It should come as no surprise to hear that Dan Biggar’s name has been doing the rounds on the rumour mill. The Ospreys’ golden boy was arguably the most in-form of the outside halves on the Lions tour, despite Gatland opting for the Sexton-Farrell axis for the tests. He didn’t have a bad performance and overall, the Lions series gave him a platform to show the world quite what a solid, consistent player he is.
Biggar looks east across the Beacons
It’s emerged that Northampton Saints are eager to sign the Welshman and poach him for the season after next. The salary and fee involved is likely to dwarf his Dual Contract currently paid by the club and WRU. Despite the Scarlets beating favourites Leinster to the title, this could be a bad sign for the Welsh regions in general. It follows a list of Welsh players stolen away by English and French clubs, and a general inability to keep in-prime talent within Wales – Liam Williams the most recent. With the World Cup coming to Japan in two years, and the Ospreys man presumably a crucial cog in Welsh ambitions, it leaves you wondering whether his departure from home turf will have detrimental long term effects.
But who can really blame him for leaving?
At 27, Biggar is coming into his prime and a decade of service for the Swansea-based side more than deserves the chance to move away and sample new climes. And although the Saints have had a mixed bag of performances since their first league win in 2014, they still have the quality, attraction and ambition to become a force in English and European rugby. He’ll likely come in to begin replacing veteran Stephen Myler, and keeping the versatile up-and-comer Harry Mallinder in his favoured Centre position.
What does it mean for the Ospreys?
For now the Ospreys retain his service for another season. In terms of replacing Biggar the obvious choice is clearly Sam Davies. The youngster has enjoyed a decent season and is neck and neck with rival Patchell to claim that coveted second-string flyhalf spot. Next season should go some way to settling that very healthy dispute. Without Biggar, the Ospreys may suffer temporarily but Sam Davies needs a chance to settle into regular rugby and developing his own playing style as well as key relationships with teammates; Webb in particular.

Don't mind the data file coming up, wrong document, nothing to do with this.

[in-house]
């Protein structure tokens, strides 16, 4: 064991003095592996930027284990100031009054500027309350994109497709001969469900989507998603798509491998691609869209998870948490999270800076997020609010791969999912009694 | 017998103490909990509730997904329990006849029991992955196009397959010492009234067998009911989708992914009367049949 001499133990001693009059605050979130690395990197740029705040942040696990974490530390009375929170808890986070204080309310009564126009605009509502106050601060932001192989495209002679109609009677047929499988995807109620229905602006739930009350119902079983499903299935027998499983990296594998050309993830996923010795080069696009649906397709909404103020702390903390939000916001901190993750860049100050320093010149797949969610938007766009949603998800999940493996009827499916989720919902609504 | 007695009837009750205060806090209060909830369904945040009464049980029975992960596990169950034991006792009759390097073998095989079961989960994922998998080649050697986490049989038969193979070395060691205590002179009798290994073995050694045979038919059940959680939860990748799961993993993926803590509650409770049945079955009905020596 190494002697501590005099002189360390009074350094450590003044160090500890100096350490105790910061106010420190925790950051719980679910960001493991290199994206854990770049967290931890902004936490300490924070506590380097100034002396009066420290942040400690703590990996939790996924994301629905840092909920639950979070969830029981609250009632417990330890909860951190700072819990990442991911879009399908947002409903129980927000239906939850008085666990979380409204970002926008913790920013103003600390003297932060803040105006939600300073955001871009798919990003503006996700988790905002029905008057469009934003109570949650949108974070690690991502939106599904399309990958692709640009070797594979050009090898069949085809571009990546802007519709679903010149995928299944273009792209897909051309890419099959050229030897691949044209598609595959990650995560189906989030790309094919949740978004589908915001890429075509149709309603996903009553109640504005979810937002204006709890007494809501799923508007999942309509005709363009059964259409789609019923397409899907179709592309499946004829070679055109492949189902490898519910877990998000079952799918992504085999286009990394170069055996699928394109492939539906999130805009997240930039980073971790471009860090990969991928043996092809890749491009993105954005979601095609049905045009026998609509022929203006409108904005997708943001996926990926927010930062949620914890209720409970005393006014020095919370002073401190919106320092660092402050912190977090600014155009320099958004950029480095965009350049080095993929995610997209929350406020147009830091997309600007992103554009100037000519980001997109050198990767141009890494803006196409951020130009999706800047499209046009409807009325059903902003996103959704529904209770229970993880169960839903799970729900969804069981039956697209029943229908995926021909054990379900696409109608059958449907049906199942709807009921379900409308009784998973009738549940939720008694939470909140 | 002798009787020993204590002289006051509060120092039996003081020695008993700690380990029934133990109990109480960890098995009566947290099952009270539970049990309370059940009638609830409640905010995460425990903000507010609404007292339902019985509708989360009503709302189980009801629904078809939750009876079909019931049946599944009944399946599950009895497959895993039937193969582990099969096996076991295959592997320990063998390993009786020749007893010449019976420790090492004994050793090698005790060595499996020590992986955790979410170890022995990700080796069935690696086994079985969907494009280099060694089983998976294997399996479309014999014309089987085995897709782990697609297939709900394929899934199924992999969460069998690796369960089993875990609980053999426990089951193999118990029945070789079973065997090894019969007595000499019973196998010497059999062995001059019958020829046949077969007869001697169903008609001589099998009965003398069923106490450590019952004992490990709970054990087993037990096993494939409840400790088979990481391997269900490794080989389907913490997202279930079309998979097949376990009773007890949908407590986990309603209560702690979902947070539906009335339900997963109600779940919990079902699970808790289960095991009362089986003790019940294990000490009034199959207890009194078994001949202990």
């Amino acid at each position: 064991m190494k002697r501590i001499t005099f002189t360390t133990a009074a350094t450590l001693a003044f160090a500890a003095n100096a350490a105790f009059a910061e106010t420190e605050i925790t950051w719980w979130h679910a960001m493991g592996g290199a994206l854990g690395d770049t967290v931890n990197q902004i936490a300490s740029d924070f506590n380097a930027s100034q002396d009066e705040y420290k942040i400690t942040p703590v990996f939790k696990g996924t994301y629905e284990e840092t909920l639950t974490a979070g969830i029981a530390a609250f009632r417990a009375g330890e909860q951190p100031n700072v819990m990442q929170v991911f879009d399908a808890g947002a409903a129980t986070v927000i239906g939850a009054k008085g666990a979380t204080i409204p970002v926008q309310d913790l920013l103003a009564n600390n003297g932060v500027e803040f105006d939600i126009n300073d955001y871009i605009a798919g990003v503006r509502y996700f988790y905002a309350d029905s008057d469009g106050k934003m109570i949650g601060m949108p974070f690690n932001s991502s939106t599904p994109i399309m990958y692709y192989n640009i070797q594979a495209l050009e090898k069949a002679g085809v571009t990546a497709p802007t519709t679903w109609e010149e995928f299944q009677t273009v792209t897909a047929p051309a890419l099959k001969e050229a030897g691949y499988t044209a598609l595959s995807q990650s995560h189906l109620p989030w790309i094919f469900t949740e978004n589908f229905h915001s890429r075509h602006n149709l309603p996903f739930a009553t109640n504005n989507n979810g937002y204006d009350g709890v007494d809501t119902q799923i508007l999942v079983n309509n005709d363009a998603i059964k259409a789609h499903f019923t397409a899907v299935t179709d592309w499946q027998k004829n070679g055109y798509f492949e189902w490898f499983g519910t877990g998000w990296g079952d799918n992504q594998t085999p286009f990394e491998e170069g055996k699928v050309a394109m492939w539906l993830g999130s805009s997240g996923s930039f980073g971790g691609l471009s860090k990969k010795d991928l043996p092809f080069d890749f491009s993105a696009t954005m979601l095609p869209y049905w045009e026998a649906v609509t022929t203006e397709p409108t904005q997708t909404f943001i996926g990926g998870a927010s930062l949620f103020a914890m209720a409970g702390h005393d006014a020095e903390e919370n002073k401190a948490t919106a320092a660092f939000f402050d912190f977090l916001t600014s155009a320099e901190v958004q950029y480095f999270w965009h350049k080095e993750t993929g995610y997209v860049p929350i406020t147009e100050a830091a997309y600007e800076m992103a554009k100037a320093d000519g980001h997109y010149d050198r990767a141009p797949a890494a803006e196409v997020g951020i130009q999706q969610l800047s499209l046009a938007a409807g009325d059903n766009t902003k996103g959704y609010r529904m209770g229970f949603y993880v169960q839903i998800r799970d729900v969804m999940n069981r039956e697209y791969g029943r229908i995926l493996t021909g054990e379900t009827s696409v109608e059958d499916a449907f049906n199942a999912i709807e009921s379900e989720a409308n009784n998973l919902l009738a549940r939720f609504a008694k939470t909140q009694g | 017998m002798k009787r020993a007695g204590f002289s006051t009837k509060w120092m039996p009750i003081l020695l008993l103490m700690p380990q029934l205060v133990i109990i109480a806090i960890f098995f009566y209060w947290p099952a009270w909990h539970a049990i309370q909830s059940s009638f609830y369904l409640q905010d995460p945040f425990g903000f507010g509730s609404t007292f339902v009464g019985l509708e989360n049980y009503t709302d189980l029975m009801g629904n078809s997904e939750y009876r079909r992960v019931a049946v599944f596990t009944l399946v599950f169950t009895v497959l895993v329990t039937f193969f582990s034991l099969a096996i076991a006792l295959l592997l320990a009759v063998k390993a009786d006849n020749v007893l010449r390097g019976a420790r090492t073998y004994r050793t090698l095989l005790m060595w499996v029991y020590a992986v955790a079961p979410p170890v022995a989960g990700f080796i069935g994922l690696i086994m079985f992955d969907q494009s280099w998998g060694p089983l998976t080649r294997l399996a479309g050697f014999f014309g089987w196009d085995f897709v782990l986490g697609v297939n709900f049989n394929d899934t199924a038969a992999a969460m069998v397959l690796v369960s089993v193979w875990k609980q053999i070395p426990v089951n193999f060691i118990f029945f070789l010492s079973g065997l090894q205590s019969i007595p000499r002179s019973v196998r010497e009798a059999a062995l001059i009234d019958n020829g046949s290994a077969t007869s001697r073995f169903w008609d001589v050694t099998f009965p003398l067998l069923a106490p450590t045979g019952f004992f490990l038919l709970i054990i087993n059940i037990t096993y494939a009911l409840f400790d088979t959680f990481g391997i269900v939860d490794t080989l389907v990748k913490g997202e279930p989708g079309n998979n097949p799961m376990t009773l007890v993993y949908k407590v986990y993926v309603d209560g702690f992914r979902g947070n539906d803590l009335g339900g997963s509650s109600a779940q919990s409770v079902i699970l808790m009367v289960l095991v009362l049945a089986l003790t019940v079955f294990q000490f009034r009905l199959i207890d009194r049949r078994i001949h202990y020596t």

What does it mean for Welsh World Cup hopes?
Much the same as with the Ospreys, a matured Sam Davies could provide a dynamic and flatter distribution to Biggar’s depth for the 2019 World Cup in Japan. In that regard, the versatility and depth in the outside half position is good, healthy news for the Welsh camp. Davies brought much verve to the backline during the 6N, particularly against Italy, and held up fairly well against the South Pacific teams. Whether rival and Scarlets’ Rhys Patchell is better largely falls along the Ammanford line, but the competition is healthy. For years, Biggar and Davies have been master and apprentice, but in a season’s time, the apprentice must make the trade his own.
What does it mean for Dan himself?
As with the competition between the youngsters, Biggar would also benefit from having some talent snapping at his heels for that first team spot. Unless a fantastic Welsh flyhalf emerges in the next two years, Biggar should realistically expect to take one of the flyhalf spots for the World Cup. His experience as a Lion and as a World Cup Welshman (I’ll just leave this here…) make him invaluable to any club regardless of form. He can benefit from playing with and against a higher calibre of players in the English and European leagues – that is to say, a wider catchment of NH and SH talent. Perhaps that is the flyhalf formula needed for a World Cup Welsh team in two years time – One veteran with cosmopolitan experience, and another fresh from being schooled in the ways of the Welsh outside half.
Of course, playing away from the homeland can have its own personal effects. Biggar is a family man first and foremost, but with that £6.70 set to be abolished, Dan can rest easy and enjoy his time abroad.